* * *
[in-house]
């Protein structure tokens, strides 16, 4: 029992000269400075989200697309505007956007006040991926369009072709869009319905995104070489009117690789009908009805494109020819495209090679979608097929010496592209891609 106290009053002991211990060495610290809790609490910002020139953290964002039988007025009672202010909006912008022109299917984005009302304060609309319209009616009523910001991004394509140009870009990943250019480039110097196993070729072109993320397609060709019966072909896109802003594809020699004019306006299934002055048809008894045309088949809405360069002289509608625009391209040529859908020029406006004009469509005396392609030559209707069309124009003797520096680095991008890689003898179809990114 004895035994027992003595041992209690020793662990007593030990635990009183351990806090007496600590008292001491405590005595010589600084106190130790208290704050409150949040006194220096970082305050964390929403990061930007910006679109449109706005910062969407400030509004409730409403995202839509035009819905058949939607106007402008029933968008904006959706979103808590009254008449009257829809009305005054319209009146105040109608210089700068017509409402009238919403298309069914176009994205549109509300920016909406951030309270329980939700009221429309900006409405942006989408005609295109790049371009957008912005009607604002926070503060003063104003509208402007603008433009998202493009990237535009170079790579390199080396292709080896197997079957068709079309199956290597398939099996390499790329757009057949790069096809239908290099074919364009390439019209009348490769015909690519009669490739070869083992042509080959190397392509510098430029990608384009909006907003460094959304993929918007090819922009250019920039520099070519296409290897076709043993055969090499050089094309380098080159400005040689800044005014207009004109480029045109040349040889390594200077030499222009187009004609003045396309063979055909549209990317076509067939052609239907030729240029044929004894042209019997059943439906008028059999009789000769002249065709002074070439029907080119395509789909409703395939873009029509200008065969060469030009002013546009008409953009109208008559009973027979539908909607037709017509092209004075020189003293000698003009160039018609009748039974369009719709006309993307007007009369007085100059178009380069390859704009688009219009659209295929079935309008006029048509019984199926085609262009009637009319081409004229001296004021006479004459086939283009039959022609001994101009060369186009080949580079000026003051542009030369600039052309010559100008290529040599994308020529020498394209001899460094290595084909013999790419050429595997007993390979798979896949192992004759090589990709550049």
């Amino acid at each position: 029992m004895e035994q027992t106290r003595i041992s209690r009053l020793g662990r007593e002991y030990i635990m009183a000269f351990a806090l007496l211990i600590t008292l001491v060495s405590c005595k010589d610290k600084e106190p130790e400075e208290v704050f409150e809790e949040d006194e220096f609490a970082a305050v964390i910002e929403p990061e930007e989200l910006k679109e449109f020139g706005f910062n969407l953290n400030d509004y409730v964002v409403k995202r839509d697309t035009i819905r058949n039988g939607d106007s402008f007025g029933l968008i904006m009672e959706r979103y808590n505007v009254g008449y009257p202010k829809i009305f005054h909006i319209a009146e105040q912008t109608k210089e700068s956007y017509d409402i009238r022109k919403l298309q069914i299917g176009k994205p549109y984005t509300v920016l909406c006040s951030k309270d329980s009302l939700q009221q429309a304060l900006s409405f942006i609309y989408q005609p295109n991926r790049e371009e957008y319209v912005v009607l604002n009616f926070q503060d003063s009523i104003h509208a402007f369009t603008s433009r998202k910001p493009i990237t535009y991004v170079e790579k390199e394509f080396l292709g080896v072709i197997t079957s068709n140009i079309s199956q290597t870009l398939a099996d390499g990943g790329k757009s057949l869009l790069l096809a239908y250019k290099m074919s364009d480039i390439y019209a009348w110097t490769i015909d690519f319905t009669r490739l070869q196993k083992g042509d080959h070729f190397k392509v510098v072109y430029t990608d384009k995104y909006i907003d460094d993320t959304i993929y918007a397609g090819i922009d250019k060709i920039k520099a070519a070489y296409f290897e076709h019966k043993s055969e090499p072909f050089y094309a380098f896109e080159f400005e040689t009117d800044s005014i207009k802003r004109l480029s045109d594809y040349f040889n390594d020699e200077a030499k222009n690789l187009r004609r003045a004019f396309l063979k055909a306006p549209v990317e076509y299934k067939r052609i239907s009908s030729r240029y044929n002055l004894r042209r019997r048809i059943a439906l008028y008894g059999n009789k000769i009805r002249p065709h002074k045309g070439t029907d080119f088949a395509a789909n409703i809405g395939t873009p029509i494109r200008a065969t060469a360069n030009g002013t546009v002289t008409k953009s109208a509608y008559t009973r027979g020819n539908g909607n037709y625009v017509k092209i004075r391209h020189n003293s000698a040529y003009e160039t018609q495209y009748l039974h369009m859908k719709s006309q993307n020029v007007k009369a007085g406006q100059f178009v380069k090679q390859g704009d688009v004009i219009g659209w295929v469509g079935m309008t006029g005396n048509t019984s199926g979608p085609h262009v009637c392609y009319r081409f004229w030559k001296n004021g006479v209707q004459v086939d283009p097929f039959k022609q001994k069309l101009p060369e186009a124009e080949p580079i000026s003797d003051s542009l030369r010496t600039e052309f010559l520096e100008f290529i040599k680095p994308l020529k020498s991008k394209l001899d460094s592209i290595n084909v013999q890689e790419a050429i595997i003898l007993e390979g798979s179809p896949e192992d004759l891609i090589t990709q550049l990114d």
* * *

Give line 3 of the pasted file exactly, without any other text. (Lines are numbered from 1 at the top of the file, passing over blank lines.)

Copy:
């Amino acid at each position: 029992m004895e035994q027992t106290r003595i041992s209690r009053l020793g662990r007593e002991y030990i635990m009183a000269f351990a806090l007496l211990i600590t008292l001491v060495s405590c005595k010589d610290k600084e106190p130790e400075e208290v704050f409150e809790e949040d006194e220096f609490a970082a305050v964390i910002e929403p990061e930007e989200l910006k679109e449109f020139g706005f910062n969407l953290n400030d509004y409730v964002v409403k995202r839509d697309t035009i819905r058949n039988g939607d106007s402008f007025g029933l968008i904006m009672e959706r979103y808590n505007v009254g008449y009257p202010k829809i009305f005054h909006i319209a009146e105040q912008t109608k210089e700068s956007y017509d409402i009238r022109k919403l298309q069914i299917g176009k994205p549109y984005t509300v920016l909406c006040s951030k309270d329980s009302l939700q009221q429309a304060l900006s409405f942006i609309y989408q005609p295109n991926r790049e371009e957008y319209v912005v009607l604002n009616f926070q503060d003063s009523i104003h509208a402007f369009t603008s433009r998202k910001p493009i990237t535009y991004v170079e790579k390199e394509f080396l292709g080896v072709i197997t079957s068709n140009i079309s199956q290597t870009l398939a099996d390499g990943g790329k757009s057949l869009l790069l096809a239908y250019k290099m074919s364009d480039i390439y019209a009348w110097t490769i015909d690519f319905t009669r490739l070869q196993k083992g042509d080959h070729f190397k392509v510098v072109y430029t990608d384009k995104y909006i907003d460094d993320t959304i993929y918007a397609g090819i922009d250019k060709i920039k520099a070519a070489y296409f290897e076709h019966k043993s055969e090499p072909f050089y094309a380098f896109e080159f400005e040689t009117d800044s005014i207009k802003r004109l480029s045109d594809y040349f040889n390594d020699e200077a030499k222009n690789l187009r004609r003045a004019f396309l063979k055909a306006p549209v990317e076509y299934k067939r052609i239907s009908s030729r240029y044929n002055l004894r042209r019997r048809i059943a439906l008028y008894g059999n009789k000769i009805r002249p065709h002074k045309g070439t029907d080119f088949a395509a789909n409703i809405g395939t873009p029509i494109r200008a065969t060469a360069n030009g002013t546009v002289t008409k953009s109208a509608y008559t009973r027979g020819n539908g909607n037709y625009v017509k092209i004075r391209h020189n003293s000698a040529y003009e160039t018609q495209y009748l039974h369009m859908k719709s006309q993307n020029v007007k009369a007085g406006q100059f178009v380069k090679q390859g704009d688009v004009i219009g659209w295929v469509g079935m309008t006029g005396n048509t019984s199926g979608p085609h262009v009637c392609y009319r081409f004229w030559k001296n004021g006479v209707q004459v086939d283009p097929f039959k022609q001994k069309l101009p060369e186009a124009e080949p580079i000026s003797d003051s542009l030369r010496t600039e052309f010559l520096e100008f290529i040599k680095p994308l020529k020498s991008k394209l001899d460094s592209i290595n084909v013999q890689e790419a050429i595997i003898l007993e390979g798979s179809p896949e192992d004759l891609i090589t990709q550049l990114d």